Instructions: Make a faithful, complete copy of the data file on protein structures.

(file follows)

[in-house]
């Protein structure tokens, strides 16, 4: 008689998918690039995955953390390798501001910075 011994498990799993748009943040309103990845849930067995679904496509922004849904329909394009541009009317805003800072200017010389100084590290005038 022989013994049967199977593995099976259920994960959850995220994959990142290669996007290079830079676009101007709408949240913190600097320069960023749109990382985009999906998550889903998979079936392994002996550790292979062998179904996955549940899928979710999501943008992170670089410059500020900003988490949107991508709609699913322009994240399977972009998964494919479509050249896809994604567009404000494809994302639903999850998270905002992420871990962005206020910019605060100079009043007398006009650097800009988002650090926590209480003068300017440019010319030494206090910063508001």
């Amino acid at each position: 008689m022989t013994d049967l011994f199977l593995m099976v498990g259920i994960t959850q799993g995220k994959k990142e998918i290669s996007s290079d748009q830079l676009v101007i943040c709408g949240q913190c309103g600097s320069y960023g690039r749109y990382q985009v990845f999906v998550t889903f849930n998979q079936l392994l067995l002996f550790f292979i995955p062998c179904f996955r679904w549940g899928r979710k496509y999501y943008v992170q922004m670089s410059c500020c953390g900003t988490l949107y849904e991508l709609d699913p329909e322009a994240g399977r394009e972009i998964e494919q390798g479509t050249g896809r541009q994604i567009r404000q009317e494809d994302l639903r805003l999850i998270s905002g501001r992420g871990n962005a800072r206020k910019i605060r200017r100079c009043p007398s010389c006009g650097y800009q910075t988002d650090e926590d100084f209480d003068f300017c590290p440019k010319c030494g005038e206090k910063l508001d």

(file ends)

[in-house]
């Protein structure tokens, strides 16, 4: 008689998918690039995955953390390798501001910075 011994498990799993748009943040309103990845849930067995679904496509922004849904329909394009541009009317805003800072200017010389100084590290005038 022989013994049967199977593995099976259920994960959850995220994959990142290669996007290079830079676009101007709408949240913190600097320069960023749109990382985009999906998550889903998979079936392994002996550790292979062998179904996955549940899928979710999501943008992170670089410059500020900003988490949107991508709609699913322009994240399977972009998964494919479509050249896809994604567009404000494809994302639903999850998270905002992420871990962005206020910019605060100079009043007398006009650097800009988002650090926590209480003068300017440019010319030494206090910063508001």
């Amino acid at each position: 008689m022989t013994d049967l011994f199977l593995m099976v498990g259920i994960t959850q799993g995220k994959k990142e998918i290669s996007s290079d748009q830079l676009v101007i943040c709408g949240q913190c309103g600097s320069y960023g690039r749109y990382q985009v990845f999906v998550t889903f849930n998979q079936l392994l067995l002996f550790f292979i995955p062998c179904f996955r679904w549940g899928r979710k496509y999501y943008v992170q922004m670089s410059c500020c953390g900003t988490l949107y849904e991508l709609d699913p329909e322009a994240g399977r394009e972009i998964e494919q390798g479509t050249g896809r541009q994604i567009r404000q009317e494809d994302l639903r805003l999850i998270s905002g501001r992420g871990n962005a800072r206020k910019i605060r200017r100079c009043p007398s010389c006009g650097y800009q910075t988002d650090e926590d100084f209480d003068f300017c590290p440019k010319c030494g005038e206090k910063l508001d």